August 2011, 58 pages, ISBN 978-1-58064-163

What Are We Missing? HMDA Asset-Excluded Filers (PDF)

Preserving Affordable Manufactured Home Communities in Rural America: A Case Study

Preserving Affordable Manufactured Home Communities In Rural America

Manufactured housing is an important yet often overlooked segment of our nation’s housing stock, especially in rural communities. Despite its importance to the American housing sector, there is a dearth of information on manufactured housing, particularly for homes in community or land-lease settings. This report presents a case study highlighting the process one rural manufactured home community undertook to convert from investor to cooperative resident ownership.
March 2011, 18 pages, ISBN 978-1-58064-168-5, Rural Housing Research Note.

Rural Fair Housing Complaints and Enforcement

Rural Fair Housing Complaints and Enforcement
This report provides an analysis of over 91,000 fair housing complaints in HUD’s TEAPOTS dataset. The analysis of TEAPOTS data includes information on the number and types of fair housing violations filed with HUD and FHAP agencies in rural counties from fiscal year (FY) 1998 to FY 2008.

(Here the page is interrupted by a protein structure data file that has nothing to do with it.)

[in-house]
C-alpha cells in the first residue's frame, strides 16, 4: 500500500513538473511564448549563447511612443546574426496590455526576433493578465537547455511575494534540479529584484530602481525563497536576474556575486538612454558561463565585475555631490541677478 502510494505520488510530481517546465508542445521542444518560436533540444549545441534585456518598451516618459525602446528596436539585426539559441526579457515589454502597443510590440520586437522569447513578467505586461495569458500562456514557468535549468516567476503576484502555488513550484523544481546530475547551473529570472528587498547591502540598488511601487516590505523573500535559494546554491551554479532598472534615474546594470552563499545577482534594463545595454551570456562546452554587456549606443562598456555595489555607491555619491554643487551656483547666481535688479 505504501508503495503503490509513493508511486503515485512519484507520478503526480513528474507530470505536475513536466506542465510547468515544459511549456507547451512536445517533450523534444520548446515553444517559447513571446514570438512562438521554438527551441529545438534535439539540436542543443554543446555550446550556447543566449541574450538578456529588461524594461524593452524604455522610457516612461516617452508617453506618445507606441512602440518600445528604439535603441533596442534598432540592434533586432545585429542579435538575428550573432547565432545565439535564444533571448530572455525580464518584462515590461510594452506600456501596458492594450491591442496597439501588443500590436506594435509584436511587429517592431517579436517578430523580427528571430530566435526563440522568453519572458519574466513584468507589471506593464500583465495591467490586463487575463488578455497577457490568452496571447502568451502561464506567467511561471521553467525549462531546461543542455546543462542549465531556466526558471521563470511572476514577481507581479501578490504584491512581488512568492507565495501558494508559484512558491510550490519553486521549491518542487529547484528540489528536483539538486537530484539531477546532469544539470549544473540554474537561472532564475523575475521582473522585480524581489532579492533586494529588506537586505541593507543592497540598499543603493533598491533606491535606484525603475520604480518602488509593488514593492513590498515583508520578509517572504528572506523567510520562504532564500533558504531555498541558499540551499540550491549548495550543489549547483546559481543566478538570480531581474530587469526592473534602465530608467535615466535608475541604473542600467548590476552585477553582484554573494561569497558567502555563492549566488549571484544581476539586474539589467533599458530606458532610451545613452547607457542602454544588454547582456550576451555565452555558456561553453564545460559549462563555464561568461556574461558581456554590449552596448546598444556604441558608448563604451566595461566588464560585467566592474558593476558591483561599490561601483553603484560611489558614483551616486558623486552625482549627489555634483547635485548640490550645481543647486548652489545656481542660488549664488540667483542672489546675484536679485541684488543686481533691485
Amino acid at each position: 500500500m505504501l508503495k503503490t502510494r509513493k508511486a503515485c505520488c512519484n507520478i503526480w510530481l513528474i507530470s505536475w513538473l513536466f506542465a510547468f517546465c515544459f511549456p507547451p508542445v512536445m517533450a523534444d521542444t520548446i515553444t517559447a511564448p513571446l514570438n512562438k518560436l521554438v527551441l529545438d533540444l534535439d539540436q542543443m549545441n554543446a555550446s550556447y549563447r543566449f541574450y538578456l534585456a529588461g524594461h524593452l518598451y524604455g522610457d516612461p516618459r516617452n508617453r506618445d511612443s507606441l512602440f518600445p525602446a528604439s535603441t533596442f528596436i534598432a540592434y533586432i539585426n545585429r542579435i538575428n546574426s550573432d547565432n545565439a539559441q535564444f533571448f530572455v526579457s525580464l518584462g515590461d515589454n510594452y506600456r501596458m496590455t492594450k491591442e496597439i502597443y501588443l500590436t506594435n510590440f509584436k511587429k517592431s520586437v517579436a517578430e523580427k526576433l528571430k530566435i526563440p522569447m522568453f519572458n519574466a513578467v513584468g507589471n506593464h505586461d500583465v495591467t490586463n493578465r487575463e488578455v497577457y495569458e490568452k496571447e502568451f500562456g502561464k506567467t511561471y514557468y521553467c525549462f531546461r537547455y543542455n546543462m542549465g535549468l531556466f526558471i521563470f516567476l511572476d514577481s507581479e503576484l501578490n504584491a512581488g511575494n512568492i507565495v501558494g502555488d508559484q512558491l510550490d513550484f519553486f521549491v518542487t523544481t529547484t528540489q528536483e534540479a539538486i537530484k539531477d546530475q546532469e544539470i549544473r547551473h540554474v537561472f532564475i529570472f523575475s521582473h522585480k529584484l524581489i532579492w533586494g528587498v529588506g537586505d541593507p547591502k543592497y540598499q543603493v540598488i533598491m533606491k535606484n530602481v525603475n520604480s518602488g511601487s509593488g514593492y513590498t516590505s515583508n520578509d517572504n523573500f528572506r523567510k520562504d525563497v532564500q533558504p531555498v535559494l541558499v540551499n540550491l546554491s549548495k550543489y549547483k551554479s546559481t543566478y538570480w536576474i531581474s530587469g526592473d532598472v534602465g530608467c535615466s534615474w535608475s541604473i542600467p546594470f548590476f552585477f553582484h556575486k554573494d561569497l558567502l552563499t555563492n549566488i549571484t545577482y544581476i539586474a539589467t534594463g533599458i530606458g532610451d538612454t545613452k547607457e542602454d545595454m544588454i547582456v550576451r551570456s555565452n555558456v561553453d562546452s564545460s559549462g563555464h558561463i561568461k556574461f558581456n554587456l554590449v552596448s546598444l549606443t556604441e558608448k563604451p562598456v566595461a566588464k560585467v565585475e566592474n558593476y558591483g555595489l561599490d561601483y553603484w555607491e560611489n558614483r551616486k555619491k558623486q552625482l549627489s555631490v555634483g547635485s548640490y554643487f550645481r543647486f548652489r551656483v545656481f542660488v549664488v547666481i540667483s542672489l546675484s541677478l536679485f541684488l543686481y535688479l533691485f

Print copy: $5.00
March 2011, 35 pages, ISBN 978-1-58064-165-4

Foreclosure in Rural America: An Update

Foreclosure in Rural America: An Update
The diversity of rural mortgage markets, combined with a lack of access to accurate data, create ongoing challenges to understanding and addressing the mortgage default and foreclosure problem in rural America. This report provides new information to update, What is the Housing Foreclosure Situation in Rural America?, HAC’s initial report and assessment of the foreclosure situation in rural America.
February 2011, 19 pages, ISBN 978-1-58064-166-7, Rural Housing Research Note.

Very Low-Income Loan Obligations Within USDA’s Section 502 Direct Homeownership Loan Program

This publication reports the findings of HAC’s research on factors that have contributed to the decreasing rate of very low-income loan obligations and recommends strategies to address these challenges.
2010, 36 pages, ISBN 978-1-58064-164-7

Very Low-Income Loan Obligations Within USDA’s Section 502 Direct Homeownership Loan Program (PDF)

Building Affordable ENERGY STAR Qualified Homes

Building Affordable ENERGY STAR Qualified Homes
Print copy: $4.00
This guide serves as a tool for rural nonprofit organizations building ENERGY STAR qualified homes, outlining the basic steps, providing advice from home energy raters, and sharing best practices from affordable housing developers in the field.
2009, 24 pages, ISBN 978-1-58064-161-6